GDPR: Looking back to move forward
A quick look at the original objectives of the GDPR to help frame future discussions.
As we are approaching the deadline of May 25th, there is an increased frenzy towards what lies ahead (Read my blog about the Y2K comparison here). I thought it would be also timely to look back to what the original goals were, and its main elements. When the text was proposed in 2012 by the European Commission. It also made me realize that the GDPR has been with me for more than 10 years. Ouch.
Around 2007-2008, the European Commission started reaching out to stakeholders to understand their views regarding the, at that time, 12 year old Data Protection Directive. Then Commissioner Vivane Reding and her, now even more well known, aide Martin Selmayr were the driving forces behind this discussion. This led to a couple of consultation processes resulting in the final proposal in 2012. There were 2 main goals: reduce administrative burdens and increase the rights of data subjects (click here for the original press release).
To Harmonize or not to harmonize (or a little bit)
The 1995 Data Protection Directive set out the general structure and framework. Over time however, various interpretations existed across Europe. This made it more difficult for organizations to address some of the privacy issues across the EU. The harmonization push was definitely one of main drivers to go for a Regulation (for the difference between a Regulation and Directive, click here). The discussion on a lead authority was another example of this discussion. So where do we stand? It definitely is a Regulation. But I see a risk on two fronts: one, potential divergences during the current GDPR implementation discussions as national level. The other one is the potential for divergent national guidelines by Data Protection Authorities. I believe that the new European Data Protection Board will play a crucial role in ensuring convergence. However, I also believe there remains a strong role for the European Commission to track implementation laws and guidance.
Notification vs documentation
In 2012, the European Commission said the GDPR would save business up to €2.3 billion a year. Part of this would come from the removal of the notification obligation, where organizations would have to notify certain processing. At the same time, there was a documentation obligation. I have welcomed the need to provide certain audit trails regarding data processing at crucial points, for example during the development stage, noting when certain decisions have been made. However, it remains to be seen if the notification obligation has been replaced by a much wider obligation to document, and if there will be an actual cost reduction.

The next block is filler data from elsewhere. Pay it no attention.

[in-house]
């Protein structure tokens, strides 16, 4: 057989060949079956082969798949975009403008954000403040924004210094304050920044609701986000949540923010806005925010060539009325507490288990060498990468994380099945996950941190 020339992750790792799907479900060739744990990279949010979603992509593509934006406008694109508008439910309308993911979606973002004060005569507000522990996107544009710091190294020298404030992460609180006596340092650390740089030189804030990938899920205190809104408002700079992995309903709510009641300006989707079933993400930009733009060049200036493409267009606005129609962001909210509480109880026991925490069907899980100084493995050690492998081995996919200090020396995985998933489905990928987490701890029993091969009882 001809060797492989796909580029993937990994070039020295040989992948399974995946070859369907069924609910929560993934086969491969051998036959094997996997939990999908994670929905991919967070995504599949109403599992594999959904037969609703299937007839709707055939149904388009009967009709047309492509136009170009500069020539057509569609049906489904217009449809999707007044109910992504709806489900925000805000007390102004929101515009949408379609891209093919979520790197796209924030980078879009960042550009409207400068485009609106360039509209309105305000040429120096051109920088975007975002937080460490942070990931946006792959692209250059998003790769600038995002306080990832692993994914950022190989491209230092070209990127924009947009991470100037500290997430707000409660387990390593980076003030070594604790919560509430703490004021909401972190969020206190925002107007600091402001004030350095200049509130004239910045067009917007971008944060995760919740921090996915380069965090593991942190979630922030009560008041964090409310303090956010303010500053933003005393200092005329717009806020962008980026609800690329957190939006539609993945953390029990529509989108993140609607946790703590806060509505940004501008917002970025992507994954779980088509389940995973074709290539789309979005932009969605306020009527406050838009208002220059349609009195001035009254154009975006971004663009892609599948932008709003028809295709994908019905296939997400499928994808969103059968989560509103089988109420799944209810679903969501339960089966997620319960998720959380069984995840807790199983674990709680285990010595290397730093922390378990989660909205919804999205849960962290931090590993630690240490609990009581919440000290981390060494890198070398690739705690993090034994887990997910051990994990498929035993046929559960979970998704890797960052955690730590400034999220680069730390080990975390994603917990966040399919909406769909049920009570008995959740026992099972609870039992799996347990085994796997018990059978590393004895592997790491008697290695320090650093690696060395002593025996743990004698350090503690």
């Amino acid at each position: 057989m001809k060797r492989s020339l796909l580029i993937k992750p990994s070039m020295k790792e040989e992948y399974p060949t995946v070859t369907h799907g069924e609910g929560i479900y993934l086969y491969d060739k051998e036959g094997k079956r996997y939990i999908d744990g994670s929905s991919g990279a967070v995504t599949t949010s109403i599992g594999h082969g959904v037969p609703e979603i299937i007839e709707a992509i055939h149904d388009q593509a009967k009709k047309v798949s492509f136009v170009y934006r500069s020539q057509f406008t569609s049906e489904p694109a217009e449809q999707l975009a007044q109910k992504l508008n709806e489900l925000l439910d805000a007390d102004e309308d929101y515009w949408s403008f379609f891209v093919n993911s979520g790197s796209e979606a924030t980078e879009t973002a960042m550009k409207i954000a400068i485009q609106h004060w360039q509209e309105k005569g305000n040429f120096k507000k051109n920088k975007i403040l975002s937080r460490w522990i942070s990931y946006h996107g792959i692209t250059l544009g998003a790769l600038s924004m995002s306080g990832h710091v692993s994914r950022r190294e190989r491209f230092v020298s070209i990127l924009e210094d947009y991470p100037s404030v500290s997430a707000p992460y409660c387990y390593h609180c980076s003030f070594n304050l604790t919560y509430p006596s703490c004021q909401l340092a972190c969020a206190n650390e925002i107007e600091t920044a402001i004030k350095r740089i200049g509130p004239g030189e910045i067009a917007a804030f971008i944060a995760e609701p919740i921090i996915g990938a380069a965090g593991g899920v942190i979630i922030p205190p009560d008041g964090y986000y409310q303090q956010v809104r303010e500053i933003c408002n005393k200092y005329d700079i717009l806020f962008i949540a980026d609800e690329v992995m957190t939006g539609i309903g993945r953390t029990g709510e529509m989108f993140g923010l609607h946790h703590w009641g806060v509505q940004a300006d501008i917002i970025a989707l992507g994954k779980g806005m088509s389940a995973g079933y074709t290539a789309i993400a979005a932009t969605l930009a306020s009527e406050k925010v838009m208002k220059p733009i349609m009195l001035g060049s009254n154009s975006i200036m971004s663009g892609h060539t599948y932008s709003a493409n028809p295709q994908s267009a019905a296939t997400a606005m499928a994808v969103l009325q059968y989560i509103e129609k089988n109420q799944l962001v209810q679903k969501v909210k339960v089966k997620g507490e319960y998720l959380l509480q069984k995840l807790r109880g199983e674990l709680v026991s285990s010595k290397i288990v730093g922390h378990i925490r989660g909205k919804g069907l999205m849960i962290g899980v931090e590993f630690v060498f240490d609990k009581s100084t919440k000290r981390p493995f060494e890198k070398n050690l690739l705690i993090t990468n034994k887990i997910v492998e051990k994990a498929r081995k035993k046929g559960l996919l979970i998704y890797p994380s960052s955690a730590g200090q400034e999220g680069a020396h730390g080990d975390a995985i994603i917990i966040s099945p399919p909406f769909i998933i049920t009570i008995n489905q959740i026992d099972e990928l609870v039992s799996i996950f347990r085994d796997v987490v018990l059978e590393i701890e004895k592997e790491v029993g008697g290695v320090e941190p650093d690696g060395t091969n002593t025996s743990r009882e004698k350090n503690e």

The Right to be forgotten, to me an old concept in a new political dress, was intended to send a strong signal to organizations that control should lie with users. At the same time, the stricter focus on lawful grounds of processing, with consent attracting most of the attention, also serves as a driver for more transparency and control to the user. The coming months will show how organizations and users are going to handle and execute on these rights.
Arguably the most striking difference with the Directive, is the big enforcement focus. With fines of 2 to 4% of annual global turnover, the law definitely has more teeth than its 95 predecessor. I strongly believe that this has enabled the data protection officers to raise the attention to the topic all the way up to the board level. However, it will be interesting to see how the national DPAs will handle their discretion around the actual fining of organizations and to what extent they will take into account efforts made by those organizations. Another interesting dimension will be to see how much emphasis will be placed on remediation programs instead of/in addition to fines, much like we have seen in the US with the FTC.
I strongly believe that the GDPR has become a game changer. A framework backed by strong enforcement is changing the mindset in the market. My discussions with customers and partners on GDPR implementation are a testament to that. These kinds of discussions wouldn’t have been possible 5-10 years ago. However, there are still a range of practical challenges and questions that need to be addressed.
If we really want the GDPR to become the gold standard across the world, we all need to keep some of these core tenants in mind.